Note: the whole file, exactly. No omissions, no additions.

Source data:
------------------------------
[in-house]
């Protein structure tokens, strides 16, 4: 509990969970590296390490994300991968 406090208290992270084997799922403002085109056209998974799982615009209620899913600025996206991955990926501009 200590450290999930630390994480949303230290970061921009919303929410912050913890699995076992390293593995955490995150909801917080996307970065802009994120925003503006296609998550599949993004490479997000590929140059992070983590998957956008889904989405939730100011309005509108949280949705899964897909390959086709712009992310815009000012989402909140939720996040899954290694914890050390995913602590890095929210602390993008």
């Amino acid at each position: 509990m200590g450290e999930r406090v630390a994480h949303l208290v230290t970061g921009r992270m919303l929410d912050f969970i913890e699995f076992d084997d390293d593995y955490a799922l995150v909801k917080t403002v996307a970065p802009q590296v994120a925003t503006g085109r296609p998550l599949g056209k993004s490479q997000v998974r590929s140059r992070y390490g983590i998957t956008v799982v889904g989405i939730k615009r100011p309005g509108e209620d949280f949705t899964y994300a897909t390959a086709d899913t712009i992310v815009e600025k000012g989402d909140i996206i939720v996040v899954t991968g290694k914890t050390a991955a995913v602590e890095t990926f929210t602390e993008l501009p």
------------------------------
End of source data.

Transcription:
[in-house]
């Protein structure tokens, strides 16, 4: 509990969970590296390490994300991968 406090208290992270084997799922403002085109056209998974799982615009209620899913600025996206991955990926501009 200590450290999930630390994480949303230290970061921009919303929410912050913890699995076992390293593995955490995150909801917080996307970065802009994120925003503006296609998550599949993004490479997000590929140059992070983590998957956008889904989405939730100011309005509108949280949705899964897909390959086709712009992310815009000012989402909140939720996040899954290694914890050390995913602590890095929210602390993008």
């Amino acid at each position: 509990m200590g450290e999930r406090v630390a994480h949303l208290v230290t970061g921009r992270m919303l929410d912050f969970i913890e699995f076992d084997d390293d593995y955490a799922l995150v909801k917080t403002v996307a970065p802009q590296v994120a925003t503006g085109r296609p998550l599949g056209k993004s490479q997000v998974r590929s140059r992070y390490g983590i998957t956008v799982v889904g989405i939730k615009r100011p309005g509108e209620d949280f949705t899964y994300a897909t390959a086709d899913t712009i992310v815009e600025k000012g989402d909140i996206i939720v996040v899954t991968g290694k914890t050390a991955a995913v602590e890095t990926f929210t602390e993008l501009p």